Young Jamaican Animator Launches Arcade-Style Game App

A young animator, 24-year-old Stephen ‘Big Bomb’ Williamson, recently launched his  arcade-style game app called TapKat Fiesta.

Williamson is the director of Jamaica-based Island Interactive Studios, which is trading as Pandsoft. He launched the app in May.

As cellphone users turn to their mobile devices for entertainment, games such as Flappy Bird, Fruit Ninja and Temple Run are becoming more popular.

Williamson hopes TapKat Fiesta will also attract the huge number of players these successful games have managed to garner.

TapKat is very simple and allows the player the tap the screen to shoot healing balls at mutated birds.

“You have to watch out for bomb birds that explode on impact and also make enough shots before you run out of fuel,” Williamson told the Jamaica Observer about his game. “It offers classic arcade game-play that mixes elements from Duck Hunt, Fruit Ninja and Sonic.”

Williamson was experienced in the realm of animation and producing digital content, so he knew how to create and market the game.

“Given our background in animation and how attractive the market was, we had already been producing content for marketing companies which represent various major brands, so producing digital content for a global market wasn’t such a great challenge,” he said.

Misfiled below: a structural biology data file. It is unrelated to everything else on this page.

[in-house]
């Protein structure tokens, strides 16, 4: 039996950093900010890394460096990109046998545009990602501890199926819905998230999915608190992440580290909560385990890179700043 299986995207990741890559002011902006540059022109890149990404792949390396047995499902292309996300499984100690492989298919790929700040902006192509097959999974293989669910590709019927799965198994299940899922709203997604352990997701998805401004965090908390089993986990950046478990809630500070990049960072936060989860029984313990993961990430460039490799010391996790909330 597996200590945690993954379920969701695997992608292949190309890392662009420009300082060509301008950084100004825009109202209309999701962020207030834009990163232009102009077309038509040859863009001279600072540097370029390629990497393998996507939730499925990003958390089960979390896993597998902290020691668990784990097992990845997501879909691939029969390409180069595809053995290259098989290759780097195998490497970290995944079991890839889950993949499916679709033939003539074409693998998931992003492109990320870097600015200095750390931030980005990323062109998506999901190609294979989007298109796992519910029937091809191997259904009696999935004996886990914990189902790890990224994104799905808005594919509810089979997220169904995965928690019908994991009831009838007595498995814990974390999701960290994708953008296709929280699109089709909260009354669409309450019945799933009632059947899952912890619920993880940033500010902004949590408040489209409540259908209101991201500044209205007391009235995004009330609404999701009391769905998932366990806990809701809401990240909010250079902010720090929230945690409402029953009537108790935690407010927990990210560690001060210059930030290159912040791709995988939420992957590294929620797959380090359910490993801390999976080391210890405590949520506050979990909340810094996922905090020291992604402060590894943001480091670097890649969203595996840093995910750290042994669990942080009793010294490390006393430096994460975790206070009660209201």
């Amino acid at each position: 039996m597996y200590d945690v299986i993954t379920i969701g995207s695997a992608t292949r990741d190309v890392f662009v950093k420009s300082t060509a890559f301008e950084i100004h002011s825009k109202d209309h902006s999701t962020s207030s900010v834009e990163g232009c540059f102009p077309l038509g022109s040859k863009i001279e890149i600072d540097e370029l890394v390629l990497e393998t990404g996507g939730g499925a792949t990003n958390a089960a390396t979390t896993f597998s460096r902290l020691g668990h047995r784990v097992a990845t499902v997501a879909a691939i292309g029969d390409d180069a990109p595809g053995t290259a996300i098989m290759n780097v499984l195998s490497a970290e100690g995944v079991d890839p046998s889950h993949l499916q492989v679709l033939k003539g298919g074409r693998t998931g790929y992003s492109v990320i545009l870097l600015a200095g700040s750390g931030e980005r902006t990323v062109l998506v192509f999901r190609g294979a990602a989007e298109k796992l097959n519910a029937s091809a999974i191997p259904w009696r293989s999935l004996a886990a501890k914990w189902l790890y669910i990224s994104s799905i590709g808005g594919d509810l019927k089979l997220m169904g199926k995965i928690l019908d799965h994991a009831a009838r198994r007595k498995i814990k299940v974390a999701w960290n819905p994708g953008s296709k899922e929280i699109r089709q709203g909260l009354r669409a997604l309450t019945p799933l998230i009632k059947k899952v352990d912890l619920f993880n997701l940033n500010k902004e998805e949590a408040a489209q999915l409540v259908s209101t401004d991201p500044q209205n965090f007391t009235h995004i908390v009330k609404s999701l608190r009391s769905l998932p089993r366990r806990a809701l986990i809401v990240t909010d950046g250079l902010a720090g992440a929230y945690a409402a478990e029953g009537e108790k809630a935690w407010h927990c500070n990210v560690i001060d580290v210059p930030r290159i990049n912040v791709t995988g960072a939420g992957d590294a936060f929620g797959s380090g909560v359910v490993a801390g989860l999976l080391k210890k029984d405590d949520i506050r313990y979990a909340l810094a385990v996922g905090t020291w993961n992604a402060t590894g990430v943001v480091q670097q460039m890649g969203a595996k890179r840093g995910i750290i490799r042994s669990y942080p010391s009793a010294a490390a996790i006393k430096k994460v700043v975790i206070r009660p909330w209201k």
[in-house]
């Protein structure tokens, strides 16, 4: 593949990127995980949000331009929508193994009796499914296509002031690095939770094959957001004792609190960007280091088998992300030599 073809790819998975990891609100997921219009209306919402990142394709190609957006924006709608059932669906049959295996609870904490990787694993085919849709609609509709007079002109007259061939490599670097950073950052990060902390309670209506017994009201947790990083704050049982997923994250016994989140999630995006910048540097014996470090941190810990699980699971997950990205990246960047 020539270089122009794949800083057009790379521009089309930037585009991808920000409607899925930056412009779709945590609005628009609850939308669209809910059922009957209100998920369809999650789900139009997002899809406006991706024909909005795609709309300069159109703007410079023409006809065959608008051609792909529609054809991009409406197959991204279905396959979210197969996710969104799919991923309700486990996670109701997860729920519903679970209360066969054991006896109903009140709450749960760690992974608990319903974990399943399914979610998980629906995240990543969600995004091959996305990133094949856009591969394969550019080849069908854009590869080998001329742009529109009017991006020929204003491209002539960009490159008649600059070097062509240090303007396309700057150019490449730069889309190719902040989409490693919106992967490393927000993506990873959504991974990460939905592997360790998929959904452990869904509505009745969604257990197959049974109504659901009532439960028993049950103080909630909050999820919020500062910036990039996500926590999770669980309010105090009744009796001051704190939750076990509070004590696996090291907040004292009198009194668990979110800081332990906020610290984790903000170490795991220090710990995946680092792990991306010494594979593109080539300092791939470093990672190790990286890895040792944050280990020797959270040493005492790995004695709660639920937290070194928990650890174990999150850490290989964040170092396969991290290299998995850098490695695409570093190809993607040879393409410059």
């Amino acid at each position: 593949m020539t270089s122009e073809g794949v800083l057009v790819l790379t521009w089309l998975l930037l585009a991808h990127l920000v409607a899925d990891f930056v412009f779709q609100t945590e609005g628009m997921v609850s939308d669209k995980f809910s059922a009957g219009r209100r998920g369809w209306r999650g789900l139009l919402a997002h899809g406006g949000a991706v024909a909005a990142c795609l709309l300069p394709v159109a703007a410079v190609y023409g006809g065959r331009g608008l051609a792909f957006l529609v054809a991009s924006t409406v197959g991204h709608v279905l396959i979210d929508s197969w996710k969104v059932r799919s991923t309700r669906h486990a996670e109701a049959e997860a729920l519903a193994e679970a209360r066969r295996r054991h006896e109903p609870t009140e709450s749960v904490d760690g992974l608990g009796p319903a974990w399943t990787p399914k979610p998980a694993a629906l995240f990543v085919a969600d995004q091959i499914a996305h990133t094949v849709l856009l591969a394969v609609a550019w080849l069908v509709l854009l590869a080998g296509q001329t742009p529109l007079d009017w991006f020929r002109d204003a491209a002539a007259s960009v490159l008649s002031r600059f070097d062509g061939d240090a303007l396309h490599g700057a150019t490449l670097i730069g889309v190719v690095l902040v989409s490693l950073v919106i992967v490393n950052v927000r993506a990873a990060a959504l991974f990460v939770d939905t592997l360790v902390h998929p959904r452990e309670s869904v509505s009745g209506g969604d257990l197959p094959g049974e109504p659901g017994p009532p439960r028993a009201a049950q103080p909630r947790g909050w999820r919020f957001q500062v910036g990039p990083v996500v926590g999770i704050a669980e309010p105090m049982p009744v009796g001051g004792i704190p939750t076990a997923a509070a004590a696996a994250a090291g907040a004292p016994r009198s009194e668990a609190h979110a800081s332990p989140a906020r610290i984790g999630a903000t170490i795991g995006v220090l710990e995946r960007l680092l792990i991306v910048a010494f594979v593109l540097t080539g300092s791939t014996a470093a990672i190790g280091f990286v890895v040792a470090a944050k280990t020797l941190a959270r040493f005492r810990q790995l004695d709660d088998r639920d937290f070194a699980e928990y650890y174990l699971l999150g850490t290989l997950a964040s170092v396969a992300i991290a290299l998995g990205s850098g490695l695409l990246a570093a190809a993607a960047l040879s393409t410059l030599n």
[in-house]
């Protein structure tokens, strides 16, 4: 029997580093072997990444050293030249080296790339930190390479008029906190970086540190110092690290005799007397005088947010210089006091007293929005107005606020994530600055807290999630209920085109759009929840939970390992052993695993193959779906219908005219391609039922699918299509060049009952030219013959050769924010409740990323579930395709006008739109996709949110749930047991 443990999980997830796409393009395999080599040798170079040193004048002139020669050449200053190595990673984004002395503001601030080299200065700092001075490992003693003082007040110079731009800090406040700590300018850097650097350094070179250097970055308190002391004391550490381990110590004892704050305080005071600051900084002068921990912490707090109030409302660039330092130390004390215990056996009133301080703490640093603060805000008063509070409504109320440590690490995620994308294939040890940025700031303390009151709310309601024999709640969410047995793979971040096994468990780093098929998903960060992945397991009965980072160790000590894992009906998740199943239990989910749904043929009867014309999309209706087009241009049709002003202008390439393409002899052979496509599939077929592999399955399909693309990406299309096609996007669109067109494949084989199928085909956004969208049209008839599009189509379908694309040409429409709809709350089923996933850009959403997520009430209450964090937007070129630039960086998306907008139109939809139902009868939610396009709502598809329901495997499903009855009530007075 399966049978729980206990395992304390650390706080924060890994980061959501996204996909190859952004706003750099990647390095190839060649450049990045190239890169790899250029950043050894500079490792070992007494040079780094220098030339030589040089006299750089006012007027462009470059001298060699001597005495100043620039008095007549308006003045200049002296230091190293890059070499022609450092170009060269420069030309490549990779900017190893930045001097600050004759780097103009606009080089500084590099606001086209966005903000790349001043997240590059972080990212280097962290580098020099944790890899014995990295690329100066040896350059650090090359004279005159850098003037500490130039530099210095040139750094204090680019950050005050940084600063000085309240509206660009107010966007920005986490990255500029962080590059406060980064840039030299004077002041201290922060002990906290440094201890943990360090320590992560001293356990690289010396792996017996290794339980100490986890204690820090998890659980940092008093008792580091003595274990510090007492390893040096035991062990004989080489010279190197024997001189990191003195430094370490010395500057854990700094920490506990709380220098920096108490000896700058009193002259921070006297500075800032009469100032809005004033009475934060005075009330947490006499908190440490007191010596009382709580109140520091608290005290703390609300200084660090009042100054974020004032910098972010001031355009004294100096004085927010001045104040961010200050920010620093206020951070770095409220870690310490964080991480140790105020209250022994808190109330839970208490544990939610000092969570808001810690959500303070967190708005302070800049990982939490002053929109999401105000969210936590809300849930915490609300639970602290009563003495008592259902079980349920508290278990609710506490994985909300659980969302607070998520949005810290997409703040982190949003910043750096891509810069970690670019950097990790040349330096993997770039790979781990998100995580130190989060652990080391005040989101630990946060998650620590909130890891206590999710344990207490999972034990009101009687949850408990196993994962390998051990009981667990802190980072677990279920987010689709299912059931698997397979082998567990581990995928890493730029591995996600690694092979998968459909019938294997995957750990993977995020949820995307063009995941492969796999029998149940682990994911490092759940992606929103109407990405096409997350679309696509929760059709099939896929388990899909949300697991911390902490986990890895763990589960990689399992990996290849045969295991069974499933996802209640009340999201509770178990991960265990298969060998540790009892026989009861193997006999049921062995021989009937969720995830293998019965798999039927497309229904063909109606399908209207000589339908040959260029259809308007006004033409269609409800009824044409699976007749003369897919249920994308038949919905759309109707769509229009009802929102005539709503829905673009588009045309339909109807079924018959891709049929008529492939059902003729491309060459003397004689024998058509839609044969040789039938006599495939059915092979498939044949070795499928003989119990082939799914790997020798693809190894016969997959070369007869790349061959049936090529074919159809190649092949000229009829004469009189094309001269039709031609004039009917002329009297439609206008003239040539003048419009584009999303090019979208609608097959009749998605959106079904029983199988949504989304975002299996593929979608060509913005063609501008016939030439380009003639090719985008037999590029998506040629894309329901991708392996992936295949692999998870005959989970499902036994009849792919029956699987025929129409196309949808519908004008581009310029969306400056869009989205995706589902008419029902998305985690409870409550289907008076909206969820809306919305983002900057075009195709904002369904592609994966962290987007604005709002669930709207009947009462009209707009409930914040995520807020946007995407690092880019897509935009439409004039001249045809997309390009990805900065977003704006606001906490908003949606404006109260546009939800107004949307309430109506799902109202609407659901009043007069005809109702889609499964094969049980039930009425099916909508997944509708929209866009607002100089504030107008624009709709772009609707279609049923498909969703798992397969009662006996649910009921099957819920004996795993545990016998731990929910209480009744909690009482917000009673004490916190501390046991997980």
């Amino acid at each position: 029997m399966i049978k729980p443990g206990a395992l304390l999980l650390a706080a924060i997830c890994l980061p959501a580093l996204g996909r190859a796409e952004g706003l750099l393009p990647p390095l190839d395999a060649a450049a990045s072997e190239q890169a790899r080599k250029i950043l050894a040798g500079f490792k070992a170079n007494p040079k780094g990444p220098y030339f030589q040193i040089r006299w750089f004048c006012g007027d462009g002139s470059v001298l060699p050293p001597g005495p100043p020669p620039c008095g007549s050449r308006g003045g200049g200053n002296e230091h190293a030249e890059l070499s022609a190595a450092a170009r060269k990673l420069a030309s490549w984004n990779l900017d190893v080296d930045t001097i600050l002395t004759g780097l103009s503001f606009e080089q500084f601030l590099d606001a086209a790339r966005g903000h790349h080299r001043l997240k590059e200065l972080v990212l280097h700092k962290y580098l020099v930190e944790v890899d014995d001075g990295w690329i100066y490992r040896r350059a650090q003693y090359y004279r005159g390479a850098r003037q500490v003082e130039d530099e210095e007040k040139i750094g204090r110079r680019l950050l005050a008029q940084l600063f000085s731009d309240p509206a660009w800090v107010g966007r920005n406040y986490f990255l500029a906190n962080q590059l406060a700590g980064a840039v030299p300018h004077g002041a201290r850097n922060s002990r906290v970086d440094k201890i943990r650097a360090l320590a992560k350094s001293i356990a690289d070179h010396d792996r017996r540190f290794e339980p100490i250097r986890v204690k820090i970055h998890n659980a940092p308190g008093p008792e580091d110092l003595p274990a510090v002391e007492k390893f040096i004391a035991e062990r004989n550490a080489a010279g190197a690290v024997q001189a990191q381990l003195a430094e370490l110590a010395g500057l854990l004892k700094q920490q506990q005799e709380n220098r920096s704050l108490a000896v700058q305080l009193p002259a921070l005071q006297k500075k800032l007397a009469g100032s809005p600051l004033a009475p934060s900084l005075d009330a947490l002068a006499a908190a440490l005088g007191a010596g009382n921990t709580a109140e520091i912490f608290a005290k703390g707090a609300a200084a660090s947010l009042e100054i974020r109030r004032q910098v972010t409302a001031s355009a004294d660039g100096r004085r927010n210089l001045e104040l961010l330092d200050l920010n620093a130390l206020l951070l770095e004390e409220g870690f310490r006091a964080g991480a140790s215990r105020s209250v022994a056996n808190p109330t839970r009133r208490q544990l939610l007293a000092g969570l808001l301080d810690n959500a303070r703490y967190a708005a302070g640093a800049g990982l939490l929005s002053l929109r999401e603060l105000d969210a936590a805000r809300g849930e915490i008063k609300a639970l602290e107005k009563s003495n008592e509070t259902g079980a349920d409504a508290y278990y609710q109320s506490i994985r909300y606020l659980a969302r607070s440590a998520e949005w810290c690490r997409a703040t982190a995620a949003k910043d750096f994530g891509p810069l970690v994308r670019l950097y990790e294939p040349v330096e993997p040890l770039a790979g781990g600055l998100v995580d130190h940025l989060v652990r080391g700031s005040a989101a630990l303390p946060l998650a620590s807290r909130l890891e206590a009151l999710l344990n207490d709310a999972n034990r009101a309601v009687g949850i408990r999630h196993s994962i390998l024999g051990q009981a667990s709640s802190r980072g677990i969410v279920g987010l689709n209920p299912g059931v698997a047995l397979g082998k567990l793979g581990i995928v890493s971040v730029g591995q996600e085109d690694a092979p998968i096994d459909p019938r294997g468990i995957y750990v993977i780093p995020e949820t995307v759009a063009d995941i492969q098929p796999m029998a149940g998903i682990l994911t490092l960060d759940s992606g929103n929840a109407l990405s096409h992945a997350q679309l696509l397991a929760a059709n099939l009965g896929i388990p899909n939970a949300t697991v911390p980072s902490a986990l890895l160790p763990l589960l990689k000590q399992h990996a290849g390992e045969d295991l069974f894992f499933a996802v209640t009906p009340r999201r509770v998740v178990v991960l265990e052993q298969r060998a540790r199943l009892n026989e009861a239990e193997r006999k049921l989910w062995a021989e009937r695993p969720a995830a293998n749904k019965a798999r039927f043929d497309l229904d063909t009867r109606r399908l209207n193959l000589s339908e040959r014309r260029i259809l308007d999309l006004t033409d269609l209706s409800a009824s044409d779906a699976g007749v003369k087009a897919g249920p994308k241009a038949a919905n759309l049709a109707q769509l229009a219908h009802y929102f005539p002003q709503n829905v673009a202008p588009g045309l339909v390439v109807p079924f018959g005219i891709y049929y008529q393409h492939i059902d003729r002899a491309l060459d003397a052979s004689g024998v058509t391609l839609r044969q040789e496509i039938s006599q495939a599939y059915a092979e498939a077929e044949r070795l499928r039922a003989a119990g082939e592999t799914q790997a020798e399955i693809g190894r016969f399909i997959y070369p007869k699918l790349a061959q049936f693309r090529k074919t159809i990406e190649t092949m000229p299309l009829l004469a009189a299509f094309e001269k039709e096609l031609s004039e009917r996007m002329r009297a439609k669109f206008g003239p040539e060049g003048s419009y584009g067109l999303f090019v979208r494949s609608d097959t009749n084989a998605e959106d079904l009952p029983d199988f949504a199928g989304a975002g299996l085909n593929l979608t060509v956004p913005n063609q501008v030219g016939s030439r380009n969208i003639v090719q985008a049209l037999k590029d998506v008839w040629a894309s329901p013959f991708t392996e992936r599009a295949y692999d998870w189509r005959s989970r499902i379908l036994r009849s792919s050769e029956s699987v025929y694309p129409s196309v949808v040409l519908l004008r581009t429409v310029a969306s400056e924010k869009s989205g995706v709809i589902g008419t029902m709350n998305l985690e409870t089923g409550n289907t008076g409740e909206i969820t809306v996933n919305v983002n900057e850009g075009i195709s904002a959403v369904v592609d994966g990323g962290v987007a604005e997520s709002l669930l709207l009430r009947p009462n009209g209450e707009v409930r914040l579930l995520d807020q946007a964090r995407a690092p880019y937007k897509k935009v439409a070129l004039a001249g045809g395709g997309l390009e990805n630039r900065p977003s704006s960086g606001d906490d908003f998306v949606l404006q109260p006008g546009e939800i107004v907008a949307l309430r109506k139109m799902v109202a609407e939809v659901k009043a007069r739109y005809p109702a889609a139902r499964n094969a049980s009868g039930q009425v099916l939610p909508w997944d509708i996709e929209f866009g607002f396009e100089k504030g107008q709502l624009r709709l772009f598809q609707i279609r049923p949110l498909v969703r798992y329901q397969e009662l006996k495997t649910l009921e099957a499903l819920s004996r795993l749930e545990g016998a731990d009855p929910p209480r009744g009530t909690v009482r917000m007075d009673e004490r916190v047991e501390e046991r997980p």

However, he is aware that there are harder challenges ahead. While introducing the game to the market was easy, standing out among a sea of video game apps is difficult.

The success of games like Flappy Bird is rare and the creator of the extremely simple game manages to pull in $50,000 a day.

“An effective growth strategy has to be carefully planned and executed or else the game will just be another game in the app store,” he said.

As of today, TapKat has earned high reviews but has only drawn about 50 downloads in the Google Play market on Android.

While users said they loved the simple game play, some suggested a tutorial to give clearer instructions.

For now, users have to “learn as you go,” but the simplicity of the game allows them to catch on quickly.

If the game attracts more attention, Williamson is prepared to move forward and make his next move quickly.

“If it manages to do well on its own, that success will be short-lived so marketing decisions for successful games are considered before the game is started and continue to influence the design and growth process when the game is launched,” he said. “We plan to grow naturally, like that of a well-nurtured tree seeking sunlight in a forest.”

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